What I found interesting – even surprising – about these companies is that they typically aren’t interested in devices or platforms per se, but in getting their content out to as many people as possible and making a profit in a quick yet sustainable fashion. If their market research departments were to provide statistics that, say, Windows Mobile 6.5 would provide them the best traction in the mobile space, you would see a plethora of apps for that operating system. They care about content, not technology.
That said, while many of the people I spoke with said they are selling and developing apps for other mobile platforms like Android and BlackBerry OS, all seemed to view iPhone OS apps as a crucial part of their mobile strategies. And they consider debates over open versus closed environments as mostly minutiae.
Innovation or Continuation? Videogame giants like Electronic Arts (EA) and Gameloft, networks like ESPN, CNN, and NBA Digital, and studios like Disney, Fox, and Paramount all seem to have anticipated the groundswell that was about to occur in the iPhone app space. In most cases, however, iPhone and other smartphone apps were just the latest permutation of ongoing mobile strategies that had been put in place years earlier.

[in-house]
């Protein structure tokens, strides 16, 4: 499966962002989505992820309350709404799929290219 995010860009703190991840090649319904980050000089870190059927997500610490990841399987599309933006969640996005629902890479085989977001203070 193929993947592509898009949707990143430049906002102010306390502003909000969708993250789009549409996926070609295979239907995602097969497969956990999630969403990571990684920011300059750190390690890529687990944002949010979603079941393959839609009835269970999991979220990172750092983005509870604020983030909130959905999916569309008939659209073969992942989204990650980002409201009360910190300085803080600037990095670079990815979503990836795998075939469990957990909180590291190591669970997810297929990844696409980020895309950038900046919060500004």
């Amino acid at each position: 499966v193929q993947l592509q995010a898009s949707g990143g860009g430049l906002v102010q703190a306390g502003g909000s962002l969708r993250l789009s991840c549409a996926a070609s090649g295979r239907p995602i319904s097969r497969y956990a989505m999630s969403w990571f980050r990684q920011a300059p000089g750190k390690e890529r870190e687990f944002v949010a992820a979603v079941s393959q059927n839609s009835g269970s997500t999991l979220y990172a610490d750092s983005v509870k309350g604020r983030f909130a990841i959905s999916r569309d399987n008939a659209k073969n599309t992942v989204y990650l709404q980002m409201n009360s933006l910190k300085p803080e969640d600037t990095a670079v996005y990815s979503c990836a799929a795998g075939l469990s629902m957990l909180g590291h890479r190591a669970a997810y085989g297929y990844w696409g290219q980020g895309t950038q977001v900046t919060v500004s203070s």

For example, Gameloft released its first mobile games for Java-enabled phones almost a decade ago. According to Gonzague de Vallois, senior vice president at Gameloft, the average game back then took up a mere 300 KB. In contrast, the iPhone app version of the card game UNO weighs in at 72.5 MB and the racing simulator Driver is a hefty 405 MB. Similarly, Disney began its efforts in mobile content as a launch partner of
Japanese mobile provider NTT DoCoMo in 1999 and soon after expanded its development and publishing of games, ringtones, and graphics to mobile carriers worldwide, explained Stephen Saiz, director of marketing – digital publishing at Disney Interactive Studios.